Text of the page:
Biography

Luke Rostill is an Associate Professor of Property Law in the Oxford Law Faculty and a Fellow and Tutor in Law at Trinity College. 

Background

Luke went to a comprehensive school in Swindon before reading Jurisprudence (Law) at Wadham College, Oxford. He obtained his BA, winning the Wronker Prize for best overall performance in law finals, and remained at Wadham for the BCL, MPhil, and DPhil. His DPhil, which was funded by the Arts and Humanities Research Council, focused on the law of property and was supervised by Professor Ben McFarlane. Before taking up his current role, Luke was a Supernumerary Teaching Fellow in Law at St John's College, Oxford. 

Research

Luke’s research interests are mainly in private law, with a particular focus on property rights. Much of his work is doctrinal, but he also has an interest in theoretical and philosophical questions relating to property law and private law more generally. In recent years, Luke’s work has focused primarily on: (1) the nature of (so-called) “possessory title” in the common law; (2) the nature and grounds of ownership in  the law; (3) the limits of property rights and conflicts between property rights and the rights, interests, and needs of others; and (4) the legal remedies that may be awarded where property rights are infringed. He is interested in the interaction between property law and other areas of law, incuding human rights law, the law of torts, and unjust enrichment. 

Luke's first monograph, Possession, Relative Title, and Ownership in English Law, was published by Oxford University Press in February 2021. 

Teaching

Luke's teaching interests largely mirror his research interests. He teaches Land Law, Personal Property, and Trusts, as well as the BCL/MJur Advanced Property and Trusts course. He has also taught the Law of Torts and Roman Law. 

Postgraduate Supervision

Luke is currently supervising several postgraduate research students working in the fields of property law, trusts law, and property theory, and he is happy to talk to prospective research students about the possibility of acting as a supervisor in these areas.

Publications

Selected publications

  • L Rostill and C Mitchell, 'Making Sense of Mesne Profits: Causes of Action' (2021) 80 Cambridge Law Journal 130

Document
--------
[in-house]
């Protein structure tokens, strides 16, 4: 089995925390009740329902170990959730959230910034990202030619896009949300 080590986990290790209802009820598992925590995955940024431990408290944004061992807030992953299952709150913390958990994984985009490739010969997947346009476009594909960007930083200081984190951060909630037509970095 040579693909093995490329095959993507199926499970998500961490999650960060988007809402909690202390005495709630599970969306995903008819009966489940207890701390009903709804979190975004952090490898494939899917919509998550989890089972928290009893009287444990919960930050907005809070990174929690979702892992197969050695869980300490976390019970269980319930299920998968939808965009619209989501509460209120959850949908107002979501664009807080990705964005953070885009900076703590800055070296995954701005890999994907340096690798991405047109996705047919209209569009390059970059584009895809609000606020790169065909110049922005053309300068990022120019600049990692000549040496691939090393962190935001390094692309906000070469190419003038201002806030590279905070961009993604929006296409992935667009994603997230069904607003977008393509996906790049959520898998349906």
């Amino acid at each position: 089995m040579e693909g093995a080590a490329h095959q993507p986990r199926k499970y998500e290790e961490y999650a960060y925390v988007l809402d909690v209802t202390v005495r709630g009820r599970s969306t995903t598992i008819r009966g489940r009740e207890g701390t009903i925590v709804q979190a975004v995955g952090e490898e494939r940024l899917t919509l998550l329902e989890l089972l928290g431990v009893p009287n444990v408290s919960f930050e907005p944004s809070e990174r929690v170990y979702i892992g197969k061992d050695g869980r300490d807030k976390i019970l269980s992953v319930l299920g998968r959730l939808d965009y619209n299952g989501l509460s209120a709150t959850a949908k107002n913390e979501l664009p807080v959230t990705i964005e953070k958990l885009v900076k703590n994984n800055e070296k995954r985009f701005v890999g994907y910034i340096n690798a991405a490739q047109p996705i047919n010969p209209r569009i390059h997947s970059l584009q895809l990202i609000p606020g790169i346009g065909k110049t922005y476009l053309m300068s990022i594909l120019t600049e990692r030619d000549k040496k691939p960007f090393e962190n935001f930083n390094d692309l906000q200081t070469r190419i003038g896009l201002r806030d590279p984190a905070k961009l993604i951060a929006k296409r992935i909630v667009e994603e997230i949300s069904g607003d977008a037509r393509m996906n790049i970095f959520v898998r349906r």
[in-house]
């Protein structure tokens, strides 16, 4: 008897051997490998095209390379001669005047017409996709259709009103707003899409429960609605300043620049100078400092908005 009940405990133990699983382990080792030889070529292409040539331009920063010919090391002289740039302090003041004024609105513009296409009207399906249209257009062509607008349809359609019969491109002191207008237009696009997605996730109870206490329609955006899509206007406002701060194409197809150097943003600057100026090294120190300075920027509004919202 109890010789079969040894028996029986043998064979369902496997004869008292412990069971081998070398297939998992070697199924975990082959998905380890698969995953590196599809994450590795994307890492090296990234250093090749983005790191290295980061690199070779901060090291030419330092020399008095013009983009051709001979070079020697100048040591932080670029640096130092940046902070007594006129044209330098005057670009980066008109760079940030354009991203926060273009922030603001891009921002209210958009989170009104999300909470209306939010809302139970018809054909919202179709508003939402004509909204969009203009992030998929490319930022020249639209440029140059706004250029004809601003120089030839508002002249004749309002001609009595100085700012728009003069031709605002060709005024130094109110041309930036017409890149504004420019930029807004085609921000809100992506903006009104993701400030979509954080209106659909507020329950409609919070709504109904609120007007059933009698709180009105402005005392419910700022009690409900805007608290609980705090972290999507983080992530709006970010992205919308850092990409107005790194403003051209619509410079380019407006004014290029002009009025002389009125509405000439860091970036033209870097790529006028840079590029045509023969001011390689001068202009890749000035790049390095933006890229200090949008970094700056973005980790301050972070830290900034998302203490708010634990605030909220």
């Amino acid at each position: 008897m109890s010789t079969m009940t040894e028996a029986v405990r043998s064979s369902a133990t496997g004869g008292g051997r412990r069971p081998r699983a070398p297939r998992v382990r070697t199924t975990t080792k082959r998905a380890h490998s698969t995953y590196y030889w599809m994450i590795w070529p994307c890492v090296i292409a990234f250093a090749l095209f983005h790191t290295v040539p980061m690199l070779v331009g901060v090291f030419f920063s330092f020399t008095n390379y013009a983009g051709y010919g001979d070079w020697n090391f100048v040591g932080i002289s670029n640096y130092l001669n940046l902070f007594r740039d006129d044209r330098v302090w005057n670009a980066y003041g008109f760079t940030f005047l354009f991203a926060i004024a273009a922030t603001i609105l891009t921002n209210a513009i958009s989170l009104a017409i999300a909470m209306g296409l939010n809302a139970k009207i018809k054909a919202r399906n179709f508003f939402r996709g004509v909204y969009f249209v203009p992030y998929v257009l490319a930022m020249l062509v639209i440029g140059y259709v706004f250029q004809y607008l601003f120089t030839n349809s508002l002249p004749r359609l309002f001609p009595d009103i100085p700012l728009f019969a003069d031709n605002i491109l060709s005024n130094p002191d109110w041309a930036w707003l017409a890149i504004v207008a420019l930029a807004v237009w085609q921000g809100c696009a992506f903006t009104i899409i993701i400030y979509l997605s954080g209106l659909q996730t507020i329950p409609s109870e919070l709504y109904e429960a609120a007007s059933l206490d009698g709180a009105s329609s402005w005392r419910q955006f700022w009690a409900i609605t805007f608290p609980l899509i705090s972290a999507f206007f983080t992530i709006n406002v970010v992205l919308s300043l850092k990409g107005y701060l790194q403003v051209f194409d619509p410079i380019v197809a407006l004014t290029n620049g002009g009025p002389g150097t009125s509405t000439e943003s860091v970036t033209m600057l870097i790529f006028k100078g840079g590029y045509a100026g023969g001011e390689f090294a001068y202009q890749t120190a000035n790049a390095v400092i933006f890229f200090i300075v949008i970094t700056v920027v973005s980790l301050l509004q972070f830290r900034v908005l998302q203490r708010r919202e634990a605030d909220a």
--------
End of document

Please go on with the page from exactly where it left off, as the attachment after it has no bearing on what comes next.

The article examines a series of cases spanning a 250-year period in which the courts have awarded ‘mesne profits’ against defendants who have occupied claimants’ land. The article argues (1) that various causes of action are disclosed by the facts of cases in which such awards have been made, (2) that these causes of action have changed as the law of obligations has evolved, (3) that modern courts often do not consider what causes of action are disclosed by the facts of ‘mesne profits cases’, (4) that this is unfortunate because practical consequences can flow from categorising the cases in one way or another and (5) that the resolution of future ‘mesne profits cases’ will become more just and more transparent when it is understood that their facts may variously disclose causes of action in tort, contract or unjust enrichment.
  • L Rostill, 'Possession and Damages for Tortious Interferences with Chattels ' (2021) 41 Oxford Journal of Legal Studies 459
    The common law has long maintained that, where a defendant has tortiously interfered with a chattel that was in the claimant’s possession at the time of the wrong, the claimant is, in general, to be presumed to be the ‘absolute and complete owner’ of the chattel. It is argued in this article that the rule lacks a satisfactory justificatory basis: the justification that has been endorsed by the courts is fatally flawed, and the main alternative justifications that have been advanced in the academic literature are also unsatisfactory. If an adequate foundation cannot be found, the rule should be abolished and, if it were to be abolished, there are, it is suggested, good reasons to introduce a similar, but importantly different, rule of presumption.

Journal Article (7)

L Rostill and C Mitchell, 'Making Sense of Mesne Profits: Remedies' (2022) Cambridge Law Journal (forthcoming)
L Rostill and C Mitchell, 'Making Sense of Mesne Profits: Causes of Action' (2021) 80 Cambridge Law Journal 130